The Goal is to Fail

In Fitness, Thoughts on February 24, 2012 at 9:08 am

I’ve always had the mindset that I should try, try, try again until I succeed. Failure is not an option, and definitely not something that should be embraced! Today, however, I got taught otherwise.

As I was attempting to obey the commands of my new trainer, Sarah, by lying on a mat and reaching my hand toward my opposite foot (making sure to raise my shoulder blades off the mat) I whined, “It feels like I’m failing… not okay.” I had said these words without realization and with zero intention of receiving Sarah’s response that followed, “but that’s the goal.”


I was confused, and the silly little grin on her face told me she was amused by my puzzlement. “The goal is to push yourself to failure; to push your muscles to failure.” I paused, laying on my back, staring at the ceiling and considered that for a moment. “The goal is to fail,” I repeated silently, lightly entertaining the idea before shrugging it off as ridiculous. The silence was broken by a shout of encouragement masked in imitation rage, “Go! Don’t just lay there! Keep moving!” I groaned as I lifted my right arm toward my left foot and found the two miles away from touching one another. “That’s okay. Keep going,” Sarah prompted, seeing my frustration.

As I continued, she explained. As I continued, I got worse. As I continued, I understood. It’s hard for me to admit I’m wrong, so I won’t… but I will admit she was right.

The goal is to fail. Who knew?

After heavy consideration, it makes sense, really. The goal is to compete with yourself, and push your muscles to the point of failure, because until you’ve failed you haven’t pushed yourself hard enough. If you want to get better at something you have to push yourself to your limit in an attempt to surpass it, which will 9 times out of 10 result in failure. The goal is to fail without being disappointed and when you finally succeed accept your success gracefully, but with all the enthusiasm appropriate for the occasion! And here’s the key, if the goal is failure, and you fail from pushing yourself to the breaking point, then you’ve succeeded. So 10 times out of 10, if you try, you will succeed.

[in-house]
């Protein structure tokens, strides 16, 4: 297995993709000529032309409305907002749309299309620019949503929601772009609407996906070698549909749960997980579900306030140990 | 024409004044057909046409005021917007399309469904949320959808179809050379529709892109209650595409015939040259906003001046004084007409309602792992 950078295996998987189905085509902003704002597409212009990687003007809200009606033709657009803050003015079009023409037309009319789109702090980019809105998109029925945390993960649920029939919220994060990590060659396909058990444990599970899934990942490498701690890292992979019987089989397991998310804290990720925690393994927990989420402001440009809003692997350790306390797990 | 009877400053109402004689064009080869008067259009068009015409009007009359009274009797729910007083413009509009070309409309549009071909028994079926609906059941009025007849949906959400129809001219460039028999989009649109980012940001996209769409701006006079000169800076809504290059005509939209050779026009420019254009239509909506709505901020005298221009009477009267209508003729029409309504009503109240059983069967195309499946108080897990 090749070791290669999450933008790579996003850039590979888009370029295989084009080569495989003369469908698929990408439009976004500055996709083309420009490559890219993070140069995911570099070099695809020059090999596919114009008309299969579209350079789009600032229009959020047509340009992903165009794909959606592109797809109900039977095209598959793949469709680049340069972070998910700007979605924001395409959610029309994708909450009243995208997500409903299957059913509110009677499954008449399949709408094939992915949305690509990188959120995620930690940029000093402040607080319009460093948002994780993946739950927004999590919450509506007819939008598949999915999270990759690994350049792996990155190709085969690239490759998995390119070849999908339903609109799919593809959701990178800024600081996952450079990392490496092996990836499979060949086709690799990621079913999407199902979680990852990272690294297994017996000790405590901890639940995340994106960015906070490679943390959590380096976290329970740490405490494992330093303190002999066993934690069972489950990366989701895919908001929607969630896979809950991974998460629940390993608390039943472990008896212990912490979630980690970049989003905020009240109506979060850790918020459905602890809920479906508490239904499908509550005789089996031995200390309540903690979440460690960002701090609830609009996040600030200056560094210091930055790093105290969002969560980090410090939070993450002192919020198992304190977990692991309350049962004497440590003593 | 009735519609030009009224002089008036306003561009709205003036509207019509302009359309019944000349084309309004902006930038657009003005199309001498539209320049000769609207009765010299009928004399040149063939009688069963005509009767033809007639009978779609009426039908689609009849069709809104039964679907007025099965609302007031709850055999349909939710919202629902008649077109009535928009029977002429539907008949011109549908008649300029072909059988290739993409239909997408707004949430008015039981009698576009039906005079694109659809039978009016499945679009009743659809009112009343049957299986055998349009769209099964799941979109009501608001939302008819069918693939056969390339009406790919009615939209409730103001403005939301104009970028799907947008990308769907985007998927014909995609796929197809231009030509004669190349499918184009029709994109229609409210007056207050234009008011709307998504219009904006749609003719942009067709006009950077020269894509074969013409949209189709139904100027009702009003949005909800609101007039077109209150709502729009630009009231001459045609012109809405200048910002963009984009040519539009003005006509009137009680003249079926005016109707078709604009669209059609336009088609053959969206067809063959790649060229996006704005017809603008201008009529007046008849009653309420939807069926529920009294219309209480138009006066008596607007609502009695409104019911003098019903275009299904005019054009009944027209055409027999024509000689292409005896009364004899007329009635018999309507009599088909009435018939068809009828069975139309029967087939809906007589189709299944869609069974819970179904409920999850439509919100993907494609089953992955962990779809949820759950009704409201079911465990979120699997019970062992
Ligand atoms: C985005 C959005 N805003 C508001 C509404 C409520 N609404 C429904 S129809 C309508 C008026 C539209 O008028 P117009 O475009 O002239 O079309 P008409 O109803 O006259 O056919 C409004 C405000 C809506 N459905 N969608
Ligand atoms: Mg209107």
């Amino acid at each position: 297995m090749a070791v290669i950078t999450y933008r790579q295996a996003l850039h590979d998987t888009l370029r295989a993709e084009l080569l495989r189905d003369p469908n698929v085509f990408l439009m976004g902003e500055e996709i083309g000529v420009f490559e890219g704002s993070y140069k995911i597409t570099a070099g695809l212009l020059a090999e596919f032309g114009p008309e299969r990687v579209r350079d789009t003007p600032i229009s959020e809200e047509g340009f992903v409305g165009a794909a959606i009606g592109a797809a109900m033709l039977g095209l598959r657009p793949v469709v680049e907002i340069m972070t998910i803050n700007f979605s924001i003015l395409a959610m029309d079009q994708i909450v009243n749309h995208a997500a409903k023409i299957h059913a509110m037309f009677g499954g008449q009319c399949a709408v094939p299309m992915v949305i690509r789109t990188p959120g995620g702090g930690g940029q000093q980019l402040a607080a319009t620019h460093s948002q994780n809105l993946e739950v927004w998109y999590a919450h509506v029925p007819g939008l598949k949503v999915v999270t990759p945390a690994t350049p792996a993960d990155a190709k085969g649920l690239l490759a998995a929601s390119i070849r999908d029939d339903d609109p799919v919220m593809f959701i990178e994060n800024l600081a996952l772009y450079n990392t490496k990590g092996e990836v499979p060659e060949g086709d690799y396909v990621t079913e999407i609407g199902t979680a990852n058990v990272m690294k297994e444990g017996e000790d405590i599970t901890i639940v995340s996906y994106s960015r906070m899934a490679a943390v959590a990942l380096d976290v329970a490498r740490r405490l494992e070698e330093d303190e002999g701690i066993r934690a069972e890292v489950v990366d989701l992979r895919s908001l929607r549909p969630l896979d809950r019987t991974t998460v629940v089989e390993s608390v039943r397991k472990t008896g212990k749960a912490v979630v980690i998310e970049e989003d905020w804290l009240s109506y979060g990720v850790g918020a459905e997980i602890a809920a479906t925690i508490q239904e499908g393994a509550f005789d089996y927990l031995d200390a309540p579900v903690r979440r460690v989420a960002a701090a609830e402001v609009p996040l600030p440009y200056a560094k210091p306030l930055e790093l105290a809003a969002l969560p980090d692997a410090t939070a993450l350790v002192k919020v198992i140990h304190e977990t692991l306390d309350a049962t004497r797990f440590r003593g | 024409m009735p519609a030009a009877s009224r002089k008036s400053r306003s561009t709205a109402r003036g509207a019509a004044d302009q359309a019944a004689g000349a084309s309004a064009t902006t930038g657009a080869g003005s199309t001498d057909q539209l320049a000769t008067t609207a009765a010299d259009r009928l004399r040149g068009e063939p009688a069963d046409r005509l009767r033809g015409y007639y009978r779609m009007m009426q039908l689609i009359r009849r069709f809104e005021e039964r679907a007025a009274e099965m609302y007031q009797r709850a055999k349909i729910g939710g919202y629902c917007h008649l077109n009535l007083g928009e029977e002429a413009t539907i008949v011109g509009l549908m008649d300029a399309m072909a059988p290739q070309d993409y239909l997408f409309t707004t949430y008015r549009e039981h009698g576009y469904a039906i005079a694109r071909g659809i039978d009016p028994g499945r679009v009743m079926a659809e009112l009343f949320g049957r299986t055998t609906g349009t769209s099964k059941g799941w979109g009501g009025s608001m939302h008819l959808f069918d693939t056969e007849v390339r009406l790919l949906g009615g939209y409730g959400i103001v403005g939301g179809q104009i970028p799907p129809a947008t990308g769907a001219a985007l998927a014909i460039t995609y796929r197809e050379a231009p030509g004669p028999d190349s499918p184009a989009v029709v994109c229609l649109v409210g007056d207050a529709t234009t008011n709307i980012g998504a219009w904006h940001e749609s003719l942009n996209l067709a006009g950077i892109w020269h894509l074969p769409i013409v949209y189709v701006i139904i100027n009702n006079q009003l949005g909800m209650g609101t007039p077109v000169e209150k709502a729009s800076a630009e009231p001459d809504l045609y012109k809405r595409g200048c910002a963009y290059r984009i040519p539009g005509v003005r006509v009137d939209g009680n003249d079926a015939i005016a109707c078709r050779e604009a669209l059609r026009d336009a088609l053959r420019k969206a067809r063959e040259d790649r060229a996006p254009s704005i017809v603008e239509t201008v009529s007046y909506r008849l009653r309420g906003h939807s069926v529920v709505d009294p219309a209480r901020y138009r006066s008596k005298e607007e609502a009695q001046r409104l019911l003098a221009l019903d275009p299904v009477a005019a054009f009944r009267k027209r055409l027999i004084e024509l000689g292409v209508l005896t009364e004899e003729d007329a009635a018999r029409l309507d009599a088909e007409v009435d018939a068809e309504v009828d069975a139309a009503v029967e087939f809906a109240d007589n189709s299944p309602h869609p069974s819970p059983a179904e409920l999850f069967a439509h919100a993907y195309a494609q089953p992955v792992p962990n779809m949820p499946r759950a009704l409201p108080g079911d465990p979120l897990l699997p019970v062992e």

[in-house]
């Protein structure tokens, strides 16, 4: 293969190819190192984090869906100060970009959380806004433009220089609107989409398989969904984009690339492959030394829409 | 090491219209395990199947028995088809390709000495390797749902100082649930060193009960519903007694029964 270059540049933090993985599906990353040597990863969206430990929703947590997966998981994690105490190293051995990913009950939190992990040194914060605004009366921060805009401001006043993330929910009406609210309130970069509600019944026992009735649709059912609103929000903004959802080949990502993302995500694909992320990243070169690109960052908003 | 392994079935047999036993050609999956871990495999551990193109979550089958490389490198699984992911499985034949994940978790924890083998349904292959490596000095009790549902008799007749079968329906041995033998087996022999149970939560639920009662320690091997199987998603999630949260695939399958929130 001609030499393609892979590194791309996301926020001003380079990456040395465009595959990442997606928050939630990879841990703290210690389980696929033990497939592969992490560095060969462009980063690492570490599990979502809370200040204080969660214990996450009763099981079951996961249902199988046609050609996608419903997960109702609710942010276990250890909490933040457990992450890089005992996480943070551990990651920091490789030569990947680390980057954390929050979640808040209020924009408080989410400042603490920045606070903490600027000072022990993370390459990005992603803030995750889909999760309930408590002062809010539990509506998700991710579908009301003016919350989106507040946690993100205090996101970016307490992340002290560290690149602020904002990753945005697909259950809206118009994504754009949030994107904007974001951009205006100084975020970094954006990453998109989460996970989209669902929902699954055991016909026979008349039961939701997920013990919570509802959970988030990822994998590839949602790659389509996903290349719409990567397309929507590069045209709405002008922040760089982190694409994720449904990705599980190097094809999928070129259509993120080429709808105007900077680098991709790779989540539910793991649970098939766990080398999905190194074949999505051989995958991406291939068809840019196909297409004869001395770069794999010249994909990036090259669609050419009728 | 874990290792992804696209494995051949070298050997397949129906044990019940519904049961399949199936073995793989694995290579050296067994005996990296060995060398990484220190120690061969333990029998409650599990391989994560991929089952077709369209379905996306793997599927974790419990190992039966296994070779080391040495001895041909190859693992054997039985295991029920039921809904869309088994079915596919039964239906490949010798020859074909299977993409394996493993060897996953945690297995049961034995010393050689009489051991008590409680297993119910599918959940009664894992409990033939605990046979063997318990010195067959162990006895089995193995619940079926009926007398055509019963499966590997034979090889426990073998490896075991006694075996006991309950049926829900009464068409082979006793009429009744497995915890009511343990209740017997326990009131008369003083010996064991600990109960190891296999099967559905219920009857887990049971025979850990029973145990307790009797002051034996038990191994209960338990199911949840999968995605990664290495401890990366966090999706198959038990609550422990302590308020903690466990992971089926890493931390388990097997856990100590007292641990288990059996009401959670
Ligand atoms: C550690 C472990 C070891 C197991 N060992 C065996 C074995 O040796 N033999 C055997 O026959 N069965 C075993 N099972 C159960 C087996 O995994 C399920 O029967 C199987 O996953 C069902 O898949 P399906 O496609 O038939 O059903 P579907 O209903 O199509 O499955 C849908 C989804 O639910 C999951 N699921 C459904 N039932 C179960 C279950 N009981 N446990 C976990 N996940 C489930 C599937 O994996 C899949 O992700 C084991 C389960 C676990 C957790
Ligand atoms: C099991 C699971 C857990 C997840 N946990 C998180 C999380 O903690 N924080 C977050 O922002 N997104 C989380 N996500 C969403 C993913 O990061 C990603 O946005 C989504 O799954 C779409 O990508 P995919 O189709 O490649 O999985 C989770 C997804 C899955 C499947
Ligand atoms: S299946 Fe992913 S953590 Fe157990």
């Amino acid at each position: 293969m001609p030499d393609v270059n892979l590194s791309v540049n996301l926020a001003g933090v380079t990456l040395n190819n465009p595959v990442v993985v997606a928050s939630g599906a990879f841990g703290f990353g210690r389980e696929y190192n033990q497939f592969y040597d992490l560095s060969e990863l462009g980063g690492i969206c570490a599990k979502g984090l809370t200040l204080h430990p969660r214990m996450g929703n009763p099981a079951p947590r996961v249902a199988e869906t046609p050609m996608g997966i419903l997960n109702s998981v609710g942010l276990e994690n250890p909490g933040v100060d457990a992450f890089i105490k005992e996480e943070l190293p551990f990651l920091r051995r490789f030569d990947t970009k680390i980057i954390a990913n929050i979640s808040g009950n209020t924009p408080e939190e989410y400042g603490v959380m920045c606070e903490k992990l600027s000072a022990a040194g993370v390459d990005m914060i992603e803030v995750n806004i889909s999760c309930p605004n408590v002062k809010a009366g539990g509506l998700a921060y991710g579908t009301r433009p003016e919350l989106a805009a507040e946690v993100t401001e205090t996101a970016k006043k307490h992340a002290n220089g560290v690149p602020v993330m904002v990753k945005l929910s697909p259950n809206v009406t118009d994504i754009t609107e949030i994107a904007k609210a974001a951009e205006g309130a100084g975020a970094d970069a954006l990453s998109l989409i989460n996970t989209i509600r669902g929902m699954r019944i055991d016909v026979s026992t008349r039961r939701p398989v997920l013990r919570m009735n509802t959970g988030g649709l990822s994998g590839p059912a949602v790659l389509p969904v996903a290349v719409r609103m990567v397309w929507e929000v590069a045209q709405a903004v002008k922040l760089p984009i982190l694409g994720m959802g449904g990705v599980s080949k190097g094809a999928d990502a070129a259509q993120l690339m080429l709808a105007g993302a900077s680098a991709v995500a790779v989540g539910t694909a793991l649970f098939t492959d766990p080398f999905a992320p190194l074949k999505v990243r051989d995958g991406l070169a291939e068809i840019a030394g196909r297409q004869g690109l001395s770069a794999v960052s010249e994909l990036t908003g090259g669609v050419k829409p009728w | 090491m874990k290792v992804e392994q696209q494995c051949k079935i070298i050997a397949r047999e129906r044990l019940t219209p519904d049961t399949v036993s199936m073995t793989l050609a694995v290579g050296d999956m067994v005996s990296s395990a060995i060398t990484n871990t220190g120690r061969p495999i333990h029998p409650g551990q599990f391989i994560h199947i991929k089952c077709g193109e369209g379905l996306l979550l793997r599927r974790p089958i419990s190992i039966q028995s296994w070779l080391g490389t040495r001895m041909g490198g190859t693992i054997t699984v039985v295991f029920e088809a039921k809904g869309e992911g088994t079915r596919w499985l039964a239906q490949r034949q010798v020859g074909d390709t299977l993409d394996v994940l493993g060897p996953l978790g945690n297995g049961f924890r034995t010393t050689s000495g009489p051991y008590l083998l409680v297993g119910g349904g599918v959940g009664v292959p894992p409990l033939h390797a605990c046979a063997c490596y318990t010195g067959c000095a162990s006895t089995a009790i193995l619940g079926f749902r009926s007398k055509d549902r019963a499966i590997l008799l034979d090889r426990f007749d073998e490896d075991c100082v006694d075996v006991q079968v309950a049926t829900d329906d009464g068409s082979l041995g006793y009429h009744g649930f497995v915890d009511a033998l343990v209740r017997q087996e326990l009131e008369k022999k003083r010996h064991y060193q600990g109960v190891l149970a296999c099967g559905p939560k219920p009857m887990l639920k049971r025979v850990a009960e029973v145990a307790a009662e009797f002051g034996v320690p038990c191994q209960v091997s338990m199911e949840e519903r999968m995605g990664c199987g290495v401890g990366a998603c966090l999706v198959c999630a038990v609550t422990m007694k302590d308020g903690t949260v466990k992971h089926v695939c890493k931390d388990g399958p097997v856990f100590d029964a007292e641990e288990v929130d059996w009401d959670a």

It’s so hard for me, a self-proclaimed perfectionist, to accept failure as a step in the right direction and ultimately a success. It’s humbling for me to recognize my pride is a great deal of what keeps me from succeeding. What do I have to be prideful over? Absolutely nothing. So I’ll take Sarah’s urging to “Go! Keep moving!” and embrace failure, and ultimately humility, as the goal.


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